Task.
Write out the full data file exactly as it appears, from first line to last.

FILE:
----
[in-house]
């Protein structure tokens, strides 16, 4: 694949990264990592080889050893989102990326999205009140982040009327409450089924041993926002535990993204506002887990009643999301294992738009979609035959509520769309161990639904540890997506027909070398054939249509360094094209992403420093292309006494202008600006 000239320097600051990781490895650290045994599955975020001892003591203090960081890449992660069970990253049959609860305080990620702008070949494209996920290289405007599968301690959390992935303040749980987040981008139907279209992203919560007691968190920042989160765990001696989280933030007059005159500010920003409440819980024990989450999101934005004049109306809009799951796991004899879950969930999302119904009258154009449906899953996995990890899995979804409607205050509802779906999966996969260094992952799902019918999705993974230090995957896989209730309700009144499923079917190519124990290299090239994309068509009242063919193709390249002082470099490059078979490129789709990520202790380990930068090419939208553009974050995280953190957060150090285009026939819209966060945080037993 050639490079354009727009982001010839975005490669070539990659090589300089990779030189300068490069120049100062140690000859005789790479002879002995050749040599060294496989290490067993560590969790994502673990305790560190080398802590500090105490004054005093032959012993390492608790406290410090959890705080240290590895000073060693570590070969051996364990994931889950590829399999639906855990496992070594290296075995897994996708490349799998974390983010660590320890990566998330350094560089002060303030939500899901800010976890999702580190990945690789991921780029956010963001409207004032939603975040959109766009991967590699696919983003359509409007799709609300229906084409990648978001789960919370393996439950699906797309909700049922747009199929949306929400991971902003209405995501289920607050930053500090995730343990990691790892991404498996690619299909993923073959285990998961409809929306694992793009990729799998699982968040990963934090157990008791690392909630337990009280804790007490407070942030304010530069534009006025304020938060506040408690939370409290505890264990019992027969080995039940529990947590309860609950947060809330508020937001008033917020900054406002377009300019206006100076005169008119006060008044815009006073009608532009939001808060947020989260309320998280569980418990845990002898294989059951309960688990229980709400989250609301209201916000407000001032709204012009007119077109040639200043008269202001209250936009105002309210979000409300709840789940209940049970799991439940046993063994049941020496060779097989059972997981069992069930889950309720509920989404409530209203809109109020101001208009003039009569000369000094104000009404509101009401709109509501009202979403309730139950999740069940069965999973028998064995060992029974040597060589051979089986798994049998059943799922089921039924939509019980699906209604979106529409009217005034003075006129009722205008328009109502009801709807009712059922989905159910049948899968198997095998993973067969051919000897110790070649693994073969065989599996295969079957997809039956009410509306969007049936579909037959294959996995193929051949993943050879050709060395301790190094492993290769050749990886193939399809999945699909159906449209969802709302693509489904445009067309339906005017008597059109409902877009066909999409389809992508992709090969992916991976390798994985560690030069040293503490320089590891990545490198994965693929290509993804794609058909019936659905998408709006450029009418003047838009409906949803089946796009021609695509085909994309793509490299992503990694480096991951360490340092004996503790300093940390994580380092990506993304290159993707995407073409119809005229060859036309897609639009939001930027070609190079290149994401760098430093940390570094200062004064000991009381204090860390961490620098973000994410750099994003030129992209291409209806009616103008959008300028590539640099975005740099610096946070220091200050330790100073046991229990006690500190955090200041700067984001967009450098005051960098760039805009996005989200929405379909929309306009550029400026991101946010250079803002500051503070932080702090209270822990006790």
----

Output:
[in-house]
């Protein structure tokens, strides 16, 4: 694949990264990592080889050893989102990326999205009140982040009327409450089924041993926002535990993204506002887990009643999301294992738009979609035959509520769309161990639904540890997506027909070398054939249509360094094209992403420093292309006494202008600006 000239320097600051990781490895650290045994599955975020001892003591203090960081890449992660069970990253049959609860305080990620702008070949494209996920290289405007599968301690959390992935303040749980987040981008139907279209992203919560007691968190920042989160765990001696989280933030007059005159500010920003409440819980024990989450999101934005004049109306809009799951796991004899879950969930999302119904009258154009449906899953996995990890899995979804409607205050509802779906999966996969260094992952799902019918999705993974230090995957896989209730309700009144499923079917190519124990290299090239994309068509009242063919193709390249002082470099490059078979490129789709990520202790380990930068090419939208553009974050995280953190957060150090285009026939819209966060945080037993 050639490079354009727009982001010839975005490669070539990659090589300089990779030189300068490069120049100062140690000859005789790479002879002995050749040599060294496989290490067993560590969790994502673990305790560190080398802590500090105490004054005093032959012993390492608790406290410090959890705080240290590895000073060693570590070969051996364990994931889950590829399999639906855990496992070594290296075995897994996708490349799998974390983010660590320890990566998330350094560089002060303030939500899901800010976890999702580190990945690789991921780029956010963001409207004032939603975040959109766009991967590699696919983003359509409007799709609300229906084409990648978001789960919370393996439950699906797309909700049922747009199929949306929400991971902003209405995501289920607050930053500090995730343990990691790892991404498996690619299909993923073959285990998961409809929306694992793009990729799998699982968040990963934090157990008791690392909630337990009280804790007490407070942030304010530069534009006025304020938060506040408690939370409290505890264990019992027969080995039940529990947590309860609950947060809330508020937001008033917020900054406002377009300019206006100076005169008119006060008044815009006073009608532009939001808060947020989260309320998280569980418990845990002898294989059951309960688990229980709400989250609301209201916000407000001032709204012009007119077109040639200043008269202001209250936009105002309210979000409300709840789940209940049970799991439940046993063994049941020496060779097989059972997981069992069930889950309720509920989404409530209203809109109020101001208009003039009569000369000094104000009404509101009401709109509501009202979403309730139950999740069940069965999973028998064995060992029974040597060589051979089986798994049998059943799922089921039924939509019980699906209604979106529409009217005034003075006129009722205008328009109502009801709807009712059922989905159910049948899968198997095998993973067969051919000897110790070649693994073969065989599996295969079957997809039956009410509306969007049936579909037959294959996995193929051949993943050879050709060395301790190094492993290769050749990886193939399809999945699909159906449209969802709302693509489904445009067309339906005017008597059109409902877009066909999409389809992508992709090969992916991976390798994985560690030069040293503490320089590891990545490198994965693929290509993804794609058909019936659905998408709006450029009418003047838009409906949803089946796009021609695509085909994309793509490299992503990694480096991951360490340092004996503790300093940390994580380092990506993304290159993707995407073409119809005229060859036309897609639009939001930027070609190079290149994401760098430093940390570094200062004064000991009381204090860390961490620098973000994410750099994003030129992209291409209806009616103008959008300028590539640099975005740099610096946070220091200050330790100073046991229990006690500190955090200041700067984001967009450098005051960098760039805009996005989200929405379909929309306009550029400026991101946010250079803002500051503070932080702090209270822990006790």